and delicious in the world of wine.

Holiday Treats                                                     Easy Love, $20
                                                                    S   o it is with hard times, dollars don’t stretch as far as we’d
                                                                        like and Love as in all times, is never easy (nor is it al-
                                                                   ways cheap). I love Pinot Noir, I’ve always loved it (thinking
            308 West 300 South                                     myself a hairy iteration of Ronald Coleman in “Talk of the
             (801) 531 ~ TONY                                      Town”) its an emotional wine. When good its irresistible,
                                                                   when bad its pinched mean and aggressively offensive.

L    earn, Eat, Drink Caputo’s holiday storm of sweet goodness Well...hard times come again no more. Three Pinot Noirs,
     is at the ready. Shelves are stocked and ready with every- three different stunning appellations, three different brilliant
thing from local artisan honey to new limited editions from        winemakers working within their favored oeuvre, all for a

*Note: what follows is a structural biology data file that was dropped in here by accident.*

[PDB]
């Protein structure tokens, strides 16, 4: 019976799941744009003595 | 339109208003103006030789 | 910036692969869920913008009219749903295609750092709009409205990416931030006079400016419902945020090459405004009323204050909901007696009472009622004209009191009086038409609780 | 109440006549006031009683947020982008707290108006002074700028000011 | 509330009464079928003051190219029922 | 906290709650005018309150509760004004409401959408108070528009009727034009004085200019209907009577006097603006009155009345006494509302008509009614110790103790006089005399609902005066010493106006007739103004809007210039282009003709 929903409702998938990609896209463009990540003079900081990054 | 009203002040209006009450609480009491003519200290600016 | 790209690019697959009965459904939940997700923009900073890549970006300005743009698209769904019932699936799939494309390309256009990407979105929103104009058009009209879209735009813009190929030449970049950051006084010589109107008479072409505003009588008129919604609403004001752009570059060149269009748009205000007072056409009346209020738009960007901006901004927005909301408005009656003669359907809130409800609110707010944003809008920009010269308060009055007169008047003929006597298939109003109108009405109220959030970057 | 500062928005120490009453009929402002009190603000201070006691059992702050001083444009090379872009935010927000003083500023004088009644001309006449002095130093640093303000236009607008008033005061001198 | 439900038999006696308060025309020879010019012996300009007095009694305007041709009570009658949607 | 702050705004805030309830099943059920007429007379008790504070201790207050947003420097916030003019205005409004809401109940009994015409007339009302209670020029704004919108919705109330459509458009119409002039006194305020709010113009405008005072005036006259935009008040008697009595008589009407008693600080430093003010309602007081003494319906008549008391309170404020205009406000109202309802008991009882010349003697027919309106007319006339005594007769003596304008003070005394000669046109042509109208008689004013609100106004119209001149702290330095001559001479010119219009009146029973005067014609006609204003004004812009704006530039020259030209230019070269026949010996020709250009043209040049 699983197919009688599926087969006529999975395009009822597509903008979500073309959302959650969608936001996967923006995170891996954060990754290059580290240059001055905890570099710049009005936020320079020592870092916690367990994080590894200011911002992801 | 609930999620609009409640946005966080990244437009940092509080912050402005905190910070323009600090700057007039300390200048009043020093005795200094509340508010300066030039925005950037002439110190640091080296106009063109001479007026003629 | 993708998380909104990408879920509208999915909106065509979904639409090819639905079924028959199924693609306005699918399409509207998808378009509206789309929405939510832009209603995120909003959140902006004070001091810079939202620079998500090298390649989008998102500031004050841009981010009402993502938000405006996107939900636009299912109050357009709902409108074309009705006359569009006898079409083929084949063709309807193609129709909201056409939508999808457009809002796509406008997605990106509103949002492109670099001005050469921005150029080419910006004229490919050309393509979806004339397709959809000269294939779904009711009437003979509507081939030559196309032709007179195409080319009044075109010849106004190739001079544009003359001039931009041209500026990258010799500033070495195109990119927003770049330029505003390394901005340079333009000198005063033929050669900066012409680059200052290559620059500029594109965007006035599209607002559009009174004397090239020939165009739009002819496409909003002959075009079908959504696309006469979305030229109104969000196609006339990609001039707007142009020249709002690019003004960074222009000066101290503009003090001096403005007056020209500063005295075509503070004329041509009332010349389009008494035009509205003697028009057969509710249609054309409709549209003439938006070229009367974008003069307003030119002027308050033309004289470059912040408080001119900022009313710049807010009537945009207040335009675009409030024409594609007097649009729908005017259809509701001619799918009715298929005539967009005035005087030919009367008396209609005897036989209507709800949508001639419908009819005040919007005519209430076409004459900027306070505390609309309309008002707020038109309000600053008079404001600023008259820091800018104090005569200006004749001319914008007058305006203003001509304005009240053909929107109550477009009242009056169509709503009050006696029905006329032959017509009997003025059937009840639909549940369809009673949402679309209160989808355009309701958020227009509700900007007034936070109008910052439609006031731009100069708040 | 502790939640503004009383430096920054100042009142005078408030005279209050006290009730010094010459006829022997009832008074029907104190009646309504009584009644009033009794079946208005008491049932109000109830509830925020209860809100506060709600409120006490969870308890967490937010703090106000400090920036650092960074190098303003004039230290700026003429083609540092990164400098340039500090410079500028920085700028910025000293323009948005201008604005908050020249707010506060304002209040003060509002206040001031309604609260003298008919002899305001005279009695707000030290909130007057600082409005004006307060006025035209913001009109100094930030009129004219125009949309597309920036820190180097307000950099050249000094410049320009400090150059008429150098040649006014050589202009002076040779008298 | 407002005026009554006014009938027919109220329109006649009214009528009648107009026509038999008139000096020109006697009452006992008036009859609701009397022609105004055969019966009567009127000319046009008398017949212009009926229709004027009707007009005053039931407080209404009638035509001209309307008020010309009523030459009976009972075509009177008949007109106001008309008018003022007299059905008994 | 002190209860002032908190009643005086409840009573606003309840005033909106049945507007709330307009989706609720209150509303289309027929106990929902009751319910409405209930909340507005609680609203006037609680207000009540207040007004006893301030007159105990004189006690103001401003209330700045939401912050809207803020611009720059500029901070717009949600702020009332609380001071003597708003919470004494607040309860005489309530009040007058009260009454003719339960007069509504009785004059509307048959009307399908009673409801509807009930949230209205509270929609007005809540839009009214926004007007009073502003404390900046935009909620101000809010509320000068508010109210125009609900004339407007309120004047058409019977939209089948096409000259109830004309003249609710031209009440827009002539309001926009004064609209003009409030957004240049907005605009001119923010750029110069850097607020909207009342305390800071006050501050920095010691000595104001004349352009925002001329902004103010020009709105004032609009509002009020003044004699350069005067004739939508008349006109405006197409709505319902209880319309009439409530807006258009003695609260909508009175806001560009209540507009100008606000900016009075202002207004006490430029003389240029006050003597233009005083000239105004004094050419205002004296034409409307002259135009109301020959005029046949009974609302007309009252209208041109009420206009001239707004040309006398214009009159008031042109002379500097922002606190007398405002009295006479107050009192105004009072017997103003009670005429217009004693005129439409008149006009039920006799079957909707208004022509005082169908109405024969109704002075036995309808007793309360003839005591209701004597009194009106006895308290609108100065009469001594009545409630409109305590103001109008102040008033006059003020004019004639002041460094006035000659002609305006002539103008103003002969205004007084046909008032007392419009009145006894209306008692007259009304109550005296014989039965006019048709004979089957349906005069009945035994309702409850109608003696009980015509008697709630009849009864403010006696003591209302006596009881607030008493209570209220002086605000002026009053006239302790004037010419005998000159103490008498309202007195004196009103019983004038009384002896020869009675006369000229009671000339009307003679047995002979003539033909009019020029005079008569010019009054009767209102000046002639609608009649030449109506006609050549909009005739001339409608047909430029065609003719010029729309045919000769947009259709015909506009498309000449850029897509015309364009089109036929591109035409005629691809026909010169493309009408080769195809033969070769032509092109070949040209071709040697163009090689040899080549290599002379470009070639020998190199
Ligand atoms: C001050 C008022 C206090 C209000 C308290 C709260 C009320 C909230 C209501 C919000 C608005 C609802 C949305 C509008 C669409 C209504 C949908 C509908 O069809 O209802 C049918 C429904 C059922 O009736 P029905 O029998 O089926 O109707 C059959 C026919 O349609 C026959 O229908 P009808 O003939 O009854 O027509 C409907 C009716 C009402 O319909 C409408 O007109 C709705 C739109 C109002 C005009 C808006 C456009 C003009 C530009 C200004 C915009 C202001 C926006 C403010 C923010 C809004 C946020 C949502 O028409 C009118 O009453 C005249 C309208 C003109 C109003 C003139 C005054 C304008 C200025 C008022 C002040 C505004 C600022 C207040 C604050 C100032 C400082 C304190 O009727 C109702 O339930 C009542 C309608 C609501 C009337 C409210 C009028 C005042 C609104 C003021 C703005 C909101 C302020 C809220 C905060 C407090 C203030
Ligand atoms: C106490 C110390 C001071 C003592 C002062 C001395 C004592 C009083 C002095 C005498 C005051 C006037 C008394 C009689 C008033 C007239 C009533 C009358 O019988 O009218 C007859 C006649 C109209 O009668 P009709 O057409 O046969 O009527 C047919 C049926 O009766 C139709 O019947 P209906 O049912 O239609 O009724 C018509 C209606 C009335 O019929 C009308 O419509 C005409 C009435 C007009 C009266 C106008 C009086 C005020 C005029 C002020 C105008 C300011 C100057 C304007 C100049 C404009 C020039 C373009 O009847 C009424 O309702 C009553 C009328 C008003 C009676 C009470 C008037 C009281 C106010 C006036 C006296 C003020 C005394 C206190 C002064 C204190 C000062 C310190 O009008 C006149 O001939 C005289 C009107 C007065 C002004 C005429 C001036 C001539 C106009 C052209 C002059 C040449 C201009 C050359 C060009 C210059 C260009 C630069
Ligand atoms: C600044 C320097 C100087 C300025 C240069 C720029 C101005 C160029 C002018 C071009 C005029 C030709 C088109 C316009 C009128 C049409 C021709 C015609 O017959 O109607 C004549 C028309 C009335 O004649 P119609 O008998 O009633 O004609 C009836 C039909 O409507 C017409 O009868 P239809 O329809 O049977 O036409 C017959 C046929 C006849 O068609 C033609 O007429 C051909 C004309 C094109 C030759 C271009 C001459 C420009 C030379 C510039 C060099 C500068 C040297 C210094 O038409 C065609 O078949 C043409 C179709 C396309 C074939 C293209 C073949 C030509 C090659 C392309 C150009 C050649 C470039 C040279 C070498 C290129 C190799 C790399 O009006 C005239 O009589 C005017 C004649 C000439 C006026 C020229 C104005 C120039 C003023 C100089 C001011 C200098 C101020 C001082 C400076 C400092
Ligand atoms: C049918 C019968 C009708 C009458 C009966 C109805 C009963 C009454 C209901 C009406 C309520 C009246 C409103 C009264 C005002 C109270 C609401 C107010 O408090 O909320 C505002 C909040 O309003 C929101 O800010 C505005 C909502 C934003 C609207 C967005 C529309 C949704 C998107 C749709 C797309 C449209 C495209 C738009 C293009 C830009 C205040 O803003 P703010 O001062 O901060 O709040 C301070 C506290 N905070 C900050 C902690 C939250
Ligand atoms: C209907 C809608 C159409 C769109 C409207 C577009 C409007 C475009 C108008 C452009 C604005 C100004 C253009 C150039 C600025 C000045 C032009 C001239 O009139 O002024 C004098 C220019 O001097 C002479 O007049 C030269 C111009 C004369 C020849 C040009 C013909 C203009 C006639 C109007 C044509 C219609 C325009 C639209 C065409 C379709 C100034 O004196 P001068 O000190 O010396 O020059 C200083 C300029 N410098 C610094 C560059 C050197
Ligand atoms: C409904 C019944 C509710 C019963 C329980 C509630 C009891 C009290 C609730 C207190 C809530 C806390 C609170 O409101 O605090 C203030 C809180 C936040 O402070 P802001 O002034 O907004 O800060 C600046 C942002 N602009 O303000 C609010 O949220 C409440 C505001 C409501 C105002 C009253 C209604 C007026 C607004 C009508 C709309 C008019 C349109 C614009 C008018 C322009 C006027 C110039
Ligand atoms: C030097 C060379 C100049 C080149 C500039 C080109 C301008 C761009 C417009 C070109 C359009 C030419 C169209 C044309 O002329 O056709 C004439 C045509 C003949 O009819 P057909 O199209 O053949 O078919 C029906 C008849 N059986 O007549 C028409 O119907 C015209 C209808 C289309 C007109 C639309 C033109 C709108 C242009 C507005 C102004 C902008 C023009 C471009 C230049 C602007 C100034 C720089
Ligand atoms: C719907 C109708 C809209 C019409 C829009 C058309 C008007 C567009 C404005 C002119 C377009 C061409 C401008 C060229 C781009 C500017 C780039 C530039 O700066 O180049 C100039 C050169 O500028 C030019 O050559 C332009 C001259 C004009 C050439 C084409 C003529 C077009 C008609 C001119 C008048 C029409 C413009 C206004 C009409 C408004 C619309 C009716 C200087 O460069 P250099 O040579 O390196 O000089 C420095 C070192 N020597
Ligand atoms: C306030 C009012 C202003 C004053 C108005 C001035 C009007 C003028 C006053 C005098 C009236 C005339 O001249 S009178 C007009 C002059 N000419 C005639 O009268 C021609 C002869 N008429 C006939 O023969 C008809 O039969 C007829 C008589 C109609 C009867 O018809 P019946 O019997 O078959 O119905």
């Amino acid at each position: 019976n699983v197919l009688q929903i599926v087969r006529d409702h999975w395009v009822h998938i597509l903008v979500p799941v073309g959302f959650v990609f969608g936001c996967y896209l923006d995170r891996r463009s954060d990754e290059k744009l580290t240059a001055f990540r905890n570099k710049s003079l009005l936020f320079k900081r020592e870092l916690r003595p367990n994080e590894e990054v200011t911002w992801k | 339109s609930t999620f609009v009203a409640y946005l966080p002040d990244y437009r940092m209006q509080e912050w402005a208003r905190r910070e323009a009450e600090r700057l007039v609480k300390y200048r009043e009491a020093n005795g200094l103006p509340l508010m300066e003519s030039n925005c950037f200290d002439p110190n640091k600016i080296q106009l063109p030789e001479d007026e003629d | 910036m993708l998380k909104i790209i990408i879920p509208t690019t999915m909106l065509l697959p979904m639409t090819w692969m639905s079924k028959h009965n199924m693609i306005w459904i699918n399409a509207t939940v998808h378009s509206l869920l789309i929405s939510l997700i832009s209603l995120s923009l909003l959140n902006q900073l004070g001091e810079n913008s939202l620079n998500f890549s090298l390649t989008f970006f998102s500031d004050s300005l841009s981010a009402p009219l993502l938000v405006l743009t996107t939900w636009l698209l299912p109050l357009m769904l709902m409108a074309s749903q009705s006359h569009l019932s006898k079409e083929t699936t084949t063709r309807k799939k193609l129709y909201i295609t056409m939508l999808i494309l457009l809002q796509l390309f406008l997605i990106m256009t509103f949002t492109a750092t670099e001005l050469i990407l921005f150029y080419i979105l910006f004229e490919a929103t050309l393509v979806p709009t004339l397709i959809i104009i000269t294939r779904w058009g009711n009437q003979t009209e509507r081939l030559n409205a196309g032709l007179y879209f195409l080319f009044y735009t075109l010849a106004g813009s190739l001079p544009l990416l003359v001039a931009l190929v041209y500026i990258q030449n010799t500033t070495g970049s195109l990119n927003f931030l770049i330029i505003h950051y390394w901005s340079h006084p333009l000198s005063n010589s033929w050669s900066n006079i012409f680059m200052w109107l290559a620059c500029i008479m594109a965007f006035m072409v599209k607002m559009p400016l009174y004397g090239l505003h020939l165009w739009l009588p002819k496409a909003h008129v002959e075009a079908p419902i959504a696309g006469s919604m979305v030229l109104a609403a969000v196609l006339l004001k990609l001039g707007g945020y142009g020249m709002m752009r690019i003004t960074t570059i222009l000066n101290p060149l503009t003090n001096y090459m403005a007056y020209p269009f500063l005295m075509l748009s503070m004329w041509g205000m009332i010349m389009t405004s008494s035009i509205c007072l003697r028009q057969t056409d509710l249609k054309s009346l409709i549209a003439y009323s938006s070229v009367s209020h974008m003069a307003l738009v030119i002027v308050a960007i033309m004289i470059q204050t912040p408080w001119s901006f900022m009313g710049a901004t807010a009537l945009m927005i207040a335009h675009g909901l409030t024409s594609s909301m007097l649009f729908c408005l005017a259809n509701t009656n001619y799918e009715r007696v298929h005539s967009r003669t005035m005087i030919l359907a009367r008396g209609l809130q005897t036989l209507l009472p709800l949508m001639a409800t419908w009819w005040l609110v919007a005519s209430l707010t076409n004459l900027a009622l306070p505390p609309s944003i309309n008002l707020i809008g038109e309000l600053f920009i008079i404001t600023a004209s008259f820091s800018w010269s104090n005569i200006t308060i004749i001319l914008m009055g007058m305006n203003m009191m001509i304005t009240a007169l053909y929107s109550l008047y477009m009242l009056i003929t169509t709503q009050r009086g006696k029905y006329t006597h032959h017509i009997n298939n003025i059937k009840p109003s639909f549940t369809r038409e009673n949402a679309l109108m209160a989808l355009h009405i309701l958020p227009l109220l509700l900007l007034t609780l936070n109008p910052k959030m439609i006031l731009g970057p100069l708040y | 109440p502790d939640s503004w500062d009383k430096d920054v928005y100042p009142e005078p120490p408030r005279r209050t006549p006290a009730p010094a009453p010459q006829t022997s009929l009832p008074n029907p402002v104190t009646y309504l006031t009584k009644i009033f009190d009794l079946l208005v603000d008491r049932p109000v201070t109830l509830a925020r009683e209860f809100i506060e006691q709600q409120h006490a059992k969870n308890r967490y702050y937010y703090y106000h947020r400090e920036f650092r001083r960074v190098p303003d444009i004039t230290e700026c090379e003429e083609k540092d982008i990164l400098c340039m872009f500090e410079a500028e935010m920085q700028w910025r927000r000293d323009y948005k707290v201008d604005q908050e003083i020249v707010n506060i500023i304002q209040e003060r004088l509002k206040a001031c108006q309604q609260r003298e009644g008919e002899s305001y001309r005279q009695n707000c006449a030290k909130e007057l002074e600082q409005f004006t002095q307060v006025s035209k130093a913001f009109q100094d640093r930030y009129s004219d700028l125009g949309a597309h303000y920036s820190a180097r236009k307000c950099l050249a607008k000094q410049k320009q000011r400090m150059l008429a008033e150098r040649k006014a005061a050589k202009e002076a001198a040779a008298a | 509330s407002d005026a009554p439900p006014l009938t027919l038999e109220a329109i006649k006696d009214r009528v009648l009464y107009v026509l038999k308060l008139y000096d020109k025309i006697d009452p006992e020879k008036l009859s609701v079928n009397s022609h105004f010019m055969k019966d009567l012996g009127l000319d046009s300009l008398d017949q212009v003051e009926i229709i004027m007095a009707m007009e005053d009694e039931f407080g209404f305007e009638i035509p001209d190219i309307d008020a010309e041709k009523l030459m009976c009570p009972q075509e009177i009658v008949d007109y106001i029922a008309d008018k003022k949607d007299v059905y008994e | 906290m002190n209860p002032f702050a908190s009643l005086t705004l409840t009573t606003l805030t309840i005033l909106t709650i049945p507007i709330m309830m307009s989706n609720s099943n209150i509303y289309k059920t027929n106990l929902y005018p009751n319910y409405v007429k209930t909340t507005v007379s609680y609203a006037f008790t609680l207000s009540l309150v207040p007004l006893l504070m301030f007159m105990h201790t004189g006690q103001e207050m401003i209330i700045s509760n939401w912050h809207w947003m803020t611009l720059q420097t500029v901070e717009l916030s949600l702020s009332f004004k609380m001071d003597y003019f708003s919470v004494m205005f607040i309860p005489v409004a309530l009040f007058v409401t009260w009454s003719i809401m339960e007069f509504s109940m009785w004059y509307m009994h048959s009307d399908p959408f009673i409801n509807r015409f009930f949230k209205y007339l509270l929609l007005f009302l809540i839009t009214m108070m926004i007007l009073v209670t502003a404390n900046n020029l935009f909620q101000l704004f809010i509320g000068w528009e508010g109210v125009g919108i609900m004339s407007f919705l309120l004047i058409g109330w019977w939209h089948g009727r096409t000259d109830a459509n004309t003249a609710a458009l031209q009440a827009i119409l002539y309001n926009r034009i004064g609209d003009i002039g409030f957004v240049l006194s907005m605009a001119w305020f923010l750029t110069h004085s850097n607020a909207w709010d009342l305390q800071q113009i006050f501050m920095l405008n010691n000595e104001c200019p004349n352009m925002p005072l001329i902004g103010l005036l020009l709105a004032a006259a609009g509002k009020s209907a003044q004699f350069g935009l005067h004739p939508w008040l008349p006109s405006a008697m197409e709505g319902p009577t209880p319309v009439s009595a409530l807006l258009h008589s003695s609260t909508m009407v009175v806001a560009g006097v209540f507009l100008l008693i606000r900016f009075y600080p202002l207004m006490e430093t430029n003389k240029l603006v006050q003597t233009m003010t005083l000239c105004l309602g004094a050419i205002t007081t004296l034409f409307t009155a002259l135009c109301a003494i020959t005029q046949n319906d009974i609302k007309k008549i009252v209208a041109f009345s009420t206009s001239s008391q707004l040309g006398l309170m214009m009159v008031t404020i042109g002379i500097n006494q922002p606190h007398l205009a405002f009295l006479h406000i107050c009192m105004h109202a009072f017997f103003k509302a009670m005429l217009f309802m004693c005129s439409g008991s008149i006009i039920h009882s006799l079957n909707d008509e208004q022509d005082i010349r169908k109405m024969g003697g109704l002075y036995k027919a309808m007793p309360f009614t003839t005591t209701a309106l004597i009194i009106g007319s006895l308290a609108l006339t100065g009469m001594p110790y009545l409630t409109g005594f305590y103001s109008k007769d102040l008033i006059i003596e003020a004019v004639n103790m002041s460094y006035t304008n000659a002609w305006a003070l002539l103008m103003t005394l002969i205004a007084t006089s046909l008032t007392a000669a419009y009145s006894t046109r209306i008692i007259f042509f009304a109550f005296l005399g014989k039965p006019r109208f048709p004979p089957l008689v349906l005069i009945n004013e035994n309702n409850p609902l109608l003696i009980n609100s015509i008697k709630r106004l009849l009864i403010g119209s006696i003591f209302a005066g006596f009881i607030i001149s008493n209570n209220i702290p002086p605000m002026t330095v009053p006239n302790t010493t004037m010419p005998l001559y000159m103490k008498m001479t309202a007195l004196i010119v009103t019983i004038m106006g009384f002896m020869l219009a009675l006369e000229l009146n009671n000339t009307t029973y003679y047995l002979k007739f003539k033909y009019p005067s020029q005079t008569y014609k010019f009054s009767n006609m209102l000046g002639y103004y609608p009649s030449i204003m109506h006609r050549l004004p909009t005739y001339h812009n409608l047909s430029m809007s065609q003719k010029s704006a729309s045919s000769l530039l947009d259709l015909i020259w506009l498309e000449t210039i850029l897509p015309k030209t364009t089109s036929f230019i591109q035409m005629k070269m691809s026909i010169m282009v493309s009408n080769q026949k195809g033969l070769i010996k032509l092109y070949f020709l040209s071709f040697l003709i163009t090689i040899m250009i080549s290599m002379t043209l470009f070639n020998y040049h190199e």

Utah’s premiere chocolatier Amano to pink sea salts from far       measly $20. Tight times aside I’d tin-cup it to keep myself in
off shores. Now is the time, prime the palate.                     these three. Live large spend small.
            Cristiano Creminelli takes on the guise of Santa
Claus once a year when his limited edition Creminelli “White
Truffle Salami” (about $50) arrives-it is an extravagantly pro-
found expression of the Salumiere’s art. Whole shaved white
truffle and purebred pig. Yes Virginia, there is a Salami Claus,
his name is Cristiano. Limited run, get it now. Also not to be
missed? Golden Star White Jasmine Sparkling Tea ($9.95).            W        .H. Smith is a legend, he put Cult Cabernet on the
                                                                             map with his iconic LaJota wines, and then, one day,
Normally I don’t like encouraging non-alcoholic behavior, but I as he likes to say, "I wanted something I could drink now.
love tea and this is fine jasmine made sparkling, with a tradi-    Got tired of waiting for it.” The W.H. Smith Sonoma Coast
tional fermentation much like champagne, using a rare variety      Pinot Noir 2007 ($20) is the entry level of his stunning single
of jasmine silver needle tea (found only in Fujian Province,       vineyard releases. It show brilliant clarity and varietal defini-
China), raw cane sugar and water. This is a fragrant and aro-      tion, flashing fresh red fruits buttressed by sweet tea spices.
matic delight, one that brings to mind jasmine blossoms made       Another bargain by way of Utah’s Small Winery Exemption.
perfect on the neck of a loved one. This is a treat to keep at the
ready year-round for an all purpose refresher.

Cheap Holiday Dates
Focused Tasting; “The Shelves”                                     T  ony Soter and winemaker James Carville (and the Utah
                                                                      Small Winery Exemption) have turned in a prizewin-
Come wander, eat and drink while Matt Caputo spins the sto- ning effort with their Soter, North Valley Pinot Noir 2007
ries behind the byzantine Arcanum on the shelves; everything ($20) 2007 was tough in the Williamette (I personally tasted